Just as this was an encapsulation of everything we have been worried about Juve this year, it was also an encapsulation of every infuriating thing about Allegri.

While his setup to start is defensible, they did play pretty even in the first half, and you could still argue it was a rather conservative move to start Mattia De Sciglio instead of Joao Cancelo. Something I actually thought as well, especially going against such a tough defensive team like Atletico and with Rodrigo Bentancur instead of Federico Bernardeschi, making it a very conservative side.

Still, like I said, defensible.

What is absolutely inexcusable is waiting so long for substitutions, especially once Atletico had completely changed the pace and rhythm of the game with their subs. It’s inexcusable to have so much attacking firepower on the bench and wait so long to put them on, giving Cancelo, an undisputed MVP candidate for the season, less than 10 minutes to make a difference is outrageous. Taking so long to take either Mandzukic or Dybala — who were either ineffective or without service — out is a borderline fireable offense.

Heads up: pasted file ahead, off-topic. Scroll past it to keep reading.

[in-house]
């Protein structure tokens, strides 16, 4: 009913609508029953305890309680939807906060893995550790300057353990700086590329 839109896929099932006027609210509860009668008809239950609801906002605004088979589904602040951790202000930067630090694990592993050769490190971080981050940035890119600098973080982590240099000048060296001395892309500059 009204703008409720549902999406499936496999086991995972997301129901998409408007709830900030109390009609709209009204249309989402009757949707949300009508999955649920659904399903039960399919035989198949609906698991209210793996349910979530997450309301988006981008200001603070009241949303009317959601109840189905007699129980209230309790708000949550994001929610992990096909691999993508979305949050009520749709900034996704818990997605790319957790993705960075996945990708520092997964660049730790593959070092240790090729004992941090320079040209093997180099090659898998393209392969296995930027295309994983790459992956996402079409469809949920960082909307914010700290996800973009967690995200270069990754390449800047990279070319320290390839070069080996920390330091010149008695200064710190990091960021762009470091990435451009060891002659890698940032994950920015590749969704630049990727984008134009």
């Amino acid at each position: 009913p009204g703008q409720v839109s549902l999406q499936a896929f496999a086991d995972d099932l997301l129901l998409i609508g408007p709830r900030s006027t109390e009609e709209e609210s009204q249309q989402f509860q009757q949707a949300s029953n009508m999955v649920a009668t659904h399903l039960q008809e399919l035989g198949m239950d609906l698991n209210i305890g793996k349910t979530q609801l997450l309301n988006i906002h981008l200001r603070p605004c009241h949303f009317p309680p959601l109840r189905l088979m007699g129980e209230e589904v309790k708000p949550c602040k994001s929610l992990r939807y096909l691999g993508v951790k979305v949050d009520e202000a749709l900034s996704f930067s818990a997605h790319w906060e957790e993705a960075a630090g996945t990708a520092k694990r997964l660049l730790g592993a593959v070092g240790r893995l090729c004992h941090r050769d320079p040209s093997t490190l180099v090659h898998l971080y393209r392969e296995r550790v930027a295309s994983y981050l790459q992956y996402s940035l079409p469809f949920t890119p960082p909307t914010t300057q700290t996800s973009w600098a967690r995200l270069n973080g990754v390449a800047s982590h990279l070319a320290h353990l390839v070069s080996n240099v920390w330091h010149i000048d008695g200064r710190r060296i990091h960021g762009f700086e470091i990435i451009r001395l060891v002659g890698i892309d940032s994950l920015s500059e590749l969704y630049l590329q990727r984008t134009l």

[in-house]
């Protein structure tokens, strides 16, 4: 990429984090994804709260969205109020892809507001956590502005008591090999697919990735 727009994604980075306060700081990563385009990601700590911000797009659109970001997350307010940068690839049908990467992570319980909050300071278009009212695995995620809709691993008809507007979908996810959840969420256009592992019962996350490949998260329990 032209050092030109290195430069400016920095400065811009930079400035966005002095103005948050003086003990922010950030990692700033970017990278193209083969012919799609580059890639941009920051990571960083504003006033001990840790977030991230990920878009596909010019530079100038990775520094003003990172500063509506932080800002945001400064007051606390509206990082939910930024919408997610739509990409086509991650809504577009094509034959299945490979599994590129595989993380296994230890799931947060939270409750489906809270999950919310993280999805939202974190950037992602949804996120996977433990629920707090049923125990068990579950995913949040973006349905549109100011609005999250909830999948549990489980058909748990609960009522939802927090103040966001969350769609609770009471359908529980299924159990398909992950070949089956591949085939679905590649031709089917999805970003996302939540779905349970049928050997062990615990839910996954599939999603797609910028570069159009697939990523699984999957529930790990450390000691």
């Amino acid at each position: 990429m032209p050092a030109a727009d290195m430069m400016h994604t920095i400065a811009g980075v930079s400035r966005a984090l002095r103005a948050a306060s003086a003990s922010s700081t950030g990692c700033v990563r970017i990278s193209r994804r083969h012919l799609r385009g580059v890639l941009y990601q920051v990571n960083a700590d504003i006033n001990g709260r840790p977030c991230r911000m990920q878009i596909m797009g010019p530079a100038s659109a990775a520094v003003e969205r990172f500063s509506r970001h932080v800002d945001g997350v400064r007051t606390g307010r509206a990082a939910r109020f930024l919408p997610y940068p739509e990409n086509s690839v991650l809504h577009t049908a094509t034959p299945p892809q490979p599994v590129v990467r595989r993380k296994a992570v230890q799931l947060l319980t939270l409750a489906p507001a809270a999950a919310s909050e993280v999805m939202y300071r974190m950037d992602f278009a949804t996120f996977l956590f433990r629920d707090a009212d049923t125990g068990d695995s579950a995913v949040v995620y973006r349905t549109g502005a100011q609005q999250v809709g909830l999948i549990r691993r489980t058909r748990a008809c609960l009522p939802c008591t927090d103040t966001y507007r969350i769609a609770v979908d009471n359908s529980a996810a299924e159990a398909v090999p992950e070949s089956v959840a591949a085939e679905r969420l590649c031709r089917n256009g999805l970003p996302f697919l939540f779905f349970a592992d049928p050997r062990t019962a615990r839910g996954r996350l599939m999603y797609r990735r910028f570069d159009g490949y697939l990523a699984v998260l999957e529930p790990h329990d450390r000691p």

The clinic we saw from Diego Simeone in the second half should give Juventus some pause as to whether Allegri is still the man for the job or if his cycle, as remarkable as it was, has run its course.

This games is the fabled 5 out of 5 in the scale, the “Even his supporters are kind of seeing your point” of the #AllegriOut scale.

Song of the week for … Juventus Fc

Lose Yourself, by Eminem!

The quintessential white, middle class, adolescent workout song works perfectly for our song of the week today.

Yes, after everything that has happened this season. It all comes down to this one shot, one moment, and one game against a tough as nails team at home.

Now we will see if this Juventus team is truly special or just another pretender.